The Jukebox Man by Jacqueline K. Ogburn

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Donna drops a nickel into the jukebox. With a whirr and a click the record falls into place and Elvis begins singing Blue Suede Shoes. The jukebox flashes red, yellow, and green as she dances to the beat. Donna's grandfather is a jukebox man. He has jukeboxes in dozens of diners, fish camps, and truck stops all over the state. Poppaw makes his rounds--changing records and fixing the machines. And as the jukeboxes throw patches of light on the floor, Donna discovers a whole new world. Jacqueline Ogburn's engaging story and James Ransome's sensitive paintings recapture a time when jukeboxes played the latest tunes and a young girl and her grandfather could share a special day. Jacqueline K. Ogburn's grandfather really was a jukebox man. Her most recent picture book, The Reptile Ball, was an American Bookseller Pick of the Lists. James E. Ransome's many books for children include The Creation, which won the Coretta Scott King Award for illustration.

About Jacqueline K. Ogburn

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Long is a graduate of Syracuse University with a master's degree in fine arts. She is currently a professor of art at California State University, Northridge. Ogburn grew up in Winston-Salem, NC. Her hobbies include renovating a seventy-year-old house where she lives with her husband Den Deahl and young daughters Claire and Emily.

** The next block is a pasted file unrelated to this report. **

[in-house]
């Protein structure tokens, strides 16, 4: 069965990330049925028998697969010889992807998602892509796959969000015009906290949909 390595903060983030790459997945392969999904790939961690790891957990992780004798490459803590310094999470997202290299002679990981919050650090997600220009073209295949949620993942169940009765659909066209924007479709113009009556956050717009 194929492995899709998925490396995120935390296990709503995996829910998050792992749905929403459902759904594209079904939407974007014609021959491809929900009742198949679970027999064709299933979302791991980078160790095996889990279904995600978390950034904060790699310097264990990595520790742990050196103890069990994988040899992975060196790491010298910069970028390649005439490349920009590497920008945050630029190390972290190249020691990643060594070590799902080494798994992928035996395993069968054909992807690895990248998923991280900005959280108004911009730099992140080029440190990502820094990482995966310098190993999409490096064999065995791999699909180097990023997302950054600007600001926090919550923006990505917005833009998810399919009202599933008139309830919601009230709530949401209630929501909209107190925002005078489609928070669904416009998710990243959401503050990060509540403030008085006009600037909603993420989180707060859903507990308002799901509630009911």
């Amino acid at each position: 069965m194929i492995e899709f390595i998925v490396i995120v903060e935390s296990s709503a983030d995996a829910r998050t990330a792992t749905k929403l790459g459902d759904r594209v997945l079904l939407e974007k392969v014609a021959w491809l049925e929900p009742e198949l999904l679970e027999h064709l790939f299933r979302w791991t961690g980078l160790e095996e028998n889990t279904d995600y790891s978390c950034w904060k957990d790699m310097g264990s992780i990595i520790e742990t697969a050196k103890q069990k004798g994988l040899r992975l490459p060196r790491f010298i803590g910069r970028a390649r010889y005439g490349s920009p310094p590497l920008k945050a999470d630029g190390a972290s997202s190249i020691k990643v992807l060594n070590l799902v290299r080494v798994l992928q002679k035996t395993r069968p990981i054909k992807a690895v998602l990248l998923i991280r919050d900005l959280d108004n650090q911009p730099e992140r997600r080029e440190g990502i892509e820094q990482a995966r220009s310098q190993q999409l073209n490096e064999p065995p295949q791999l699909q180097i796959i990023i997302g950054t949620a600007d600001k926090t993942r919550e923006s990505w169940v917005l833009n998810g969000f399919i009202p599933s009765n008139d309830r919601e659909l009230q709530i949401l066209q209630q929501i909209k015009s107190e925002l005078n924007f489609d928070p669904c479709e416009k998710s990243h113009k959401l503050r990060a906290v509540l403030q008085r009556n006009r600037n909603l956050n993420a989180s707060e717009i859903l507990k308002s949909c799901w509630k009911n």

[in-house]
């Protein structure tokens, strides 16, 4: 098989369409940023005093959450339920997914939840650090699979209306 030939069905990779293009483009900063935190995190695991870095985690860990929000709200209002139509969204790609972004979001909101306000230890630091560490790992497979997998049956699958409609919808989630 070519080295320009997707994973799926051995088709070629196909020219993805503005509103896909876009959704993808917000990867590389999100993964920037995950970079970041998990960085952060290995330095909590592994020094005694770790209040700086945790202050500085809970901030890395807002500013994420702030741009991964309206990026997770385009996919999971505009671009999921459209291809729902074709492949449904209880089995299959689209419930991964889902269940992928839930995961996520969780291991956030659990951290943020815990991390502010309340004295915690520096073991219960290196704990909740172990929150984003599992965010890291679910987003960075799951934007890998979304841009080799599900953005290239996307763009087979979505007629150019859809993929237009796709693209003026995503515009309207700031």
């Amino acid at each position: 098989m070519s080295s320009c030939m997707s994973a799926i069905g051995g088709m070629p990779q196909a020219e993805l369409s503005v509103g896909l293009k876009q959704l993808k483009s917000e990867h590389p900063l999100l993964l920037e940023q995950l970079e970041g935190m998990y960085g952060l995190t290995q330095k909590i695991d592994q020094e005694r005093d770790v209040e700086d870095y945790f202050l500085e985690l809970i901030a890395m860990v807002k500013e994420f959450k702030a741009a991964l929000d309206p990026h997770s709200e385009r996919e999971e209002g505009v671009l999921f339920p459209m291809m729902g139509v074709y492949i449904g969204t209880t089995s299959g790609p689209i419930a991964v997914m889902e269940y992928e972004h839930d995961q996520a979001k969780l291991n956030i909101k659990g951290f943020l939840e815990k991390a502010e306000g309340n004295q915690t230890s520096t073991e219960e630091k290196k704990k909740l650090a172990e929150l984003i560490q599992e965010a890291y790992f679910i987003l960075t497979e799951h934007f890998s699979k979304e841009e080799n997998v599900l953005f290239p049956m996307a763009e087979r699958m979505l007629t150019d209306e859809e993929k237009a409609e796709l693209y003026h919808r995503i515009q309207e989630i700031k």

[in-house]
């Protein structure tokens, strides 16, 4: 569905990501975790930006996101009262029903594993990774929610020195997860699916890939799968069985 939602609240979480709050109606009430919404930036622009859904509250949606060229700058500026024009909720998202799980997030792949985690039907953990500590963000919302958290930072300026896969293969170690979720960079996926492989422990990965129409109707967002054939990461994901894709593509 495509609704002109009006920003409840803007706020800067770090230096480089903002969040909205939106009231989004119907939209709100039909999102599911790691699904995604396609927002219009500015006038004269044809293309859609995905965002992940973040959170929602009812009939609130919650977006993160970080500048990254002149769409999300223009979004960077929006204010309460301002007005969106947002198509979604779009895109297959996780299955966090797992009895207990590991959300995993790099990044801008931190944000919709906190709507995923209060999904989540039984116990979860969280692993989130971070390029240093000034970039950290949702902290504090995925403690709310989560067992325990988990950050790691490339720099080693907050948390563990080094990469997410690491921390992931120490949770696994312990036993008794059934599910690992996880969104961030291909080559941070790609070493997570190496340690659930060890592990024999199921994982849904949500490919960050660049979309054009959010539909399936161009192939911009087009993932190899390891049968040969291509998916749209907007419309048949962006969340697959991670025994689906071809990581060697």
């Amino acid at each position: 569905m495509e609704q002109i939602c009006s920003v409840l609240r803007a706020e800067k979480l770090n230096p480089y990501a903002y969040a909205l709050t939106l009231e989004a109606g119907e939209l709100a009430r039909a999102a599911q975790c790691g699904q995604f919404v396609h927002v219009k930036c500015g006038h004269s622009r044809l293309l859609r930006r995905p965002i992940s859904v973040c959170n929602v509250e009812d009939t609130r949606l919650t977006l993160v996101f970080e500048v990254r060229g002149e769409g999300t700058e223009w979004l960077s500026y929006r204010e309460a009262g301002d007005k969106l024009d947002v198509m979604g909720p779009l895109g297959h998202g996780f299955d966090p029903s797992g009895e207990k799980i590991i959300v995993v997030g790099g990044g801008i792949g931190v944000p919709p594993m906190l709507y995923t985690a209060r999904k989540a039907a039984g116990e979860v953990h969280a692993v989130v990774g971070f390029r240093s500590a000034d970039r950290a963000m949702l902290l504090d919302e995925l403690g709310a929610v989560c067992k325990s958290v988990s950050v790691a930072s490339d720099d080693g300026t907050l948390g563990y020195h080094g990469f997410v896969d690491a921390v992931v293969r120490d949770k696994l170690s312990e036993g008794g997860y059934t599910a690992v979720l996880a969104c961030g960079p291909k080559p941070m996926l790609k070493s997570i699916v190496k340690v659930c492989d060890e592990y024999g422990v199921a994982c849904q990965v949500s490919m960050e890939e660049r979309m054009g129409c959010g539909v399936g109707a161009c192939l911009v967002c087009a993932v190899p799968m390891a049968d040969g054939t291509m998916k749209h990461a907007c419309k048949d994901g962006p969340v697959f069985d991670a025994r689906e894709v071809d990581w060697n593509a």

Published May 1, 1998 by Dial. 32 pages
Genres: Education & Reference, Arts & Photography, Children's Books. Fiction

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An adult look back at a childhood experience, in a volume that may be too blindly nostalgic to have relevance for children.

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Publishers Weekly

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Ogburn (The Reptile Ball) reminisces about the jukebox days of the 1950s through a girl's treasured Saturday spent with her grandfather.

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